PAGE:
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Here’s why you shouldn’t keep all your money in a checking account

A checking account is a safe place to keep your spending money, but put extra cash elsewhere.


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Opening a checking account is one of the very first steps you take when starting your personal financial journey.

With a checking account, your paychecks can be directly deposited into your account, your cash is safe and your funds are easily accessible for all your bill-paying and spending needs.

But before you stockpile all your income into your first-ever bank account, there are a few reasons why your checking account shouldn’t hold all your money.

“Have you ever heard your grandmother say, ‘Don’t keep all your eggs in one basket?’” says Gordon Achtermann, a Virginia-based CFP at Your Best Path Financial Planning. “Well, that applies perfectly to a checking account.”

Here’s why you shouldn’t keep all your money in your checking account

Your checking account is the best place to keep the money you frequently need, but that’s it.

“The checking account is very good at what it does,” Achtermann adds. “But it is only designed to do one thing. It serves as a place to keep your money that you need to pay this month’s bills, plus your allowance for spending on yourself.”

Scott Cole, an Alabama-based CFP at Cole Financial Planning and Wealth Management, suggests thinking of a checking account solely as “a conduit through which money comes in and quickly goes out.” For this reason, the money in your account doesn’t need to be too much more than what you need to cover your planned expenditures.

A budget can provide a snapshot of your recurring cash flow. By writing out your essential costs (think rent, mortgage, utilities, insurance, transportation and food), plus noting your ancillary spending (vacations, travel, entertainment), you can see just how much money you should allocate to your checking account — and thus how much you can take out to put elsewhere.

Cole also warns that keeping too much money in your checking account tends to lead to your expenses expanding, so much so that they eventually eat up all of your income.

“When we keep too much in our checking, it invites the temptation to spend in excess for our present needs and wants and to the detriment of our longer term needs and wants,” Cole says.

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Where to put that surplus of cash from your checking account

A checking account is best used as storage for the money you use every day, but for all other purposes, there are better places for your cash.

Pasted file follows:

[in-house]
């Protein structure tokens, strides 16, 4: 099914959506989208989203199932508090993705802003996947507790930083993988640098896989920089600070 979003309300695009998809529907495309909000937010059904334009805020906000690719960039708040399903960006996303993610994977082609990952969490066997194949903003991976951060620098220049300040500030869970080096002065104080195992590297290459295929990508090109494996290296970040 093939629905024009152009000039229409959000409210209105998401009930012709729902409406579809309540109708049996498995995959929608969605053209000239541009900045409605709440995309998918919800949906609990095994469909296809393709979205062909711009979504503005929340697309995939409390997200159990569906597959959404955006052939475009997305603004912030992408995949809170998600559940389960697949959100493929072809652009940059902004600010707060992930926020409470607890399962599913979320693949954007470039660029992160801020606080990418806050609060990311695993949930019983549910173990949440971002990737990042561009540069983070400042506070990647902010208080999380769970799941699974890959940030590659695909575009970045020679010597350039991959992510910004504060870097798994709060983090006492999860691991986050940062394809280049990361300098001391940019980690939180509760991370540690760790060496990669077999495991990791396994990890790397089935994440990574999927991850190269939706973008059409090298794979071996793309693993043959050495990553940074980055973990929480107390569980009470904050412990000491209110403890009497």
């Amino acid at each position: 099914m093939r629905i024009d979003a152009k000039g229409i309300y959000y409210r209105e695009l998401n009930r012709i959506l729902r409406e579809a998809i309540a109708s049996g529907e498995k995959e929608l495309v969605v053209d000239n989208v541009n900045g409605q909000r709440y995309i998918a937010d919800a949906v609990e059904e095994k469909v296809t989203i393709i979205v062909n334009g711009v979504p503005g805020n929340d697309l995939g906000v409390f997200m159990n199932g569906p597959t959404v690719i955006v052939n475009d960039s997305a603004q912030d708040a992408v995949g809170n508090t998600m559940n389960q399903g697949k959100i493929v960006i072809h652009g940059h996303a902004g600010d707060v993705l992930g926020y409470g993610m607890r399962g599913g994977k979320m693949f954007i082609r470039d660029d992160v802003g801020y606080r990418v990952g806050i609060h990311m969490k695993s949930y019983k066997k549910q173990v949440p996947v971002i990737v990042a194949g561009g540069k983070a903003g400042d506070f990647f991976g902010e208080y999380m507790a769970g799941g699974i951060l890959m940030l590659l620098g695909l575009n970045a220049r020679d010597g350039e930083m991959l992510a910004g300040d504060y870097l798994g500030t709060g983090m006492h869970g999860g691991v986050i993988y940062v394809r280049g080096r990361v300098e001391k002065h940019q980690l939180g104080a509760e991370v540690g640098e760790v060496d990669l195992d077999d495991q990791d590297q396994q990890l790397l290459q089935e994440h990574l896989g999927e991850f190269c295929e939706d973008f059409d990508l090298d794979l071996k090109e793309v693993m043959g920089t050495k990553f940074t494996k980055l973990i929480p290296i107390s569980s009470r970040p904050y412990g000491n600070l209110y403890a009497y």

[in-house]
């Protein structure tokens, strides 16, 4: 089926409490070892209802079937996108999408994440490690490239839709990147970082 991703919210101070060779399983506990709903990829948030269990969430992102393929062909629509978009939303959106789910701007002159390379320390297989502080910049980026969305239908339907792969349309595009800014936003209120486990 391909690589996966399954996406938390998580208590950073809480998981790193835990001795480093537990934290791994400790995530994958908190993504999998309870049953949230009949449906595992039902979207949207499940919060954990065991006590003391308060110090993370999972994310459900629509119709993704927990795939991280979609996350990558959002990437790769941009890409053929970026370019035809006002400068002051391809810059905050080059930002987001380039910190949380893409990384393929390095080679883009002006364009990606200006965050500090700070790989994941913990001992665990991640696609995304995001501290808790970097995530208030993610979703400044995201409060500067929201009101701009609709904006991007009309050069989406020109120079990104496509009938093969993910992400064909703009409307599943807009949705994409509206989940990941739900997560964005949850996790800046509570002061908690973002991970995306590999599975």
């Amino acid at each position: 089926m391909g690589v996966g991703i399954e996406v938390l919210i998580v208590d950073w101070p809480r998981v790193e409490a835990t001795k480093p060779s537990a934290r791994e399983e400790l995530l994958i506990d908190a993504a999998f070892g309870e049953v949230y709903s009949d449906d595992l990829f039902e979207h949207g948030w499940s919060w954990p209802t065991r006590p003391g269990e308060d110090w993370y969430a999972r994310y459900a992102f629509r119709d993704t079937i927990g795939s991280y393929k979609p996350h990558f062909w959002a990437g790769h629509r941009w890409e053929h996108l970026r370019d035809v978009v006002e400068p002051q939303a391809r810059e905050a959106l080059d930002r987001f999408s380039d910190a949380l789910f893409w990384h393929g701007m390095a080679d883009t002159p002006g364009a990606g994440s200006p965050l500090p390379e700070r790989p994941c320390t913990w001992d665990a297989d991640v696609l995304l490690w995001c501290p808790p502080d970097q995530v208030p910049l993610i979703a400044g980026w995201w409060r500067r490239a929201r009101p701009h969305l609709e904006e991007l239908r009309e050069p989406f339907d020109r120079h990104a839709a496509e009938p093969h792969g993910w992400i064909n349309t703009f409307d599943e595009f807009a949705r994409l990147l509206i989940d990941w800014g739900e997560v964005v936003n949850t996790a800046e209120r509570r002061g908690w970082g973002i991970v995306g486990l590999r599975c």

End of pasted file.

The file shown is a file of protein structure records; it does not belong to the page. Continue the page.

Here’s where to put your extra cash instead of your checking account:

In a high-yield savings account

For money you want to save for future use or emergencies, put that cash into a high-yield savings account where it can earn a bit more interest than it would sitting in a checking account. Cole points out that there are opportunity costs with keeping large checking balances, beyond just the temptation to spend. A high-yield savings makes sure that you aren’t missing out on higher earnings.

“Perhaps not as much as it used to be with interest rates so low, but still, if a high-yield savings account is earning 0.5% [APY] and your checking is earning nothing, well that is something — and something is better than nothing, particularly when it comes to cash,” Cole says.

The best high-yield savings accounts

Top-rated high-yield savings accounts offer an above-average APY to all customers (no matter your balance), are FDIC-insured, have zero monthly maintenance fees and low (or no) minimum balance requirements.

We recommend the Marcus by Goldman Sachs High Yield Online Savings for no fees whatsoever and easy mobile access. It is the most straightforward savings account to use when all you want to do is grow your money with zero conditions attached.

In CDs

If you’ve already built up a few thousand dollars in emergency savings, consider putting half of those savings in CDs, suggests Achtermann. With a CD, you have a chance to earn a higher interest rate in exchange for keeping your money tied up for a certain period of time, with term lengths ranging between three months and five years. On the date that your CD matures, or when your term length is over, you get your money back, in addition to the interest earned over time.

The best CDs

Top-rated CDs offer APYs higher than the national average, are FDIC-insured, have zero monthly maintenance fees (which is typical) and low minimum deposits requiring $1,000 or less to open an account.

If you can keep your money untouched for five years, we recommend the Ally Bank Five-Year High Yield CD because it compounds interest daily and there is no minimum deposit to open an account. Ally also has a variety of CD options, including a Raise Your Rate CD, No Penalty CD and Select CD, if you’re looking for something other than a five-year account.

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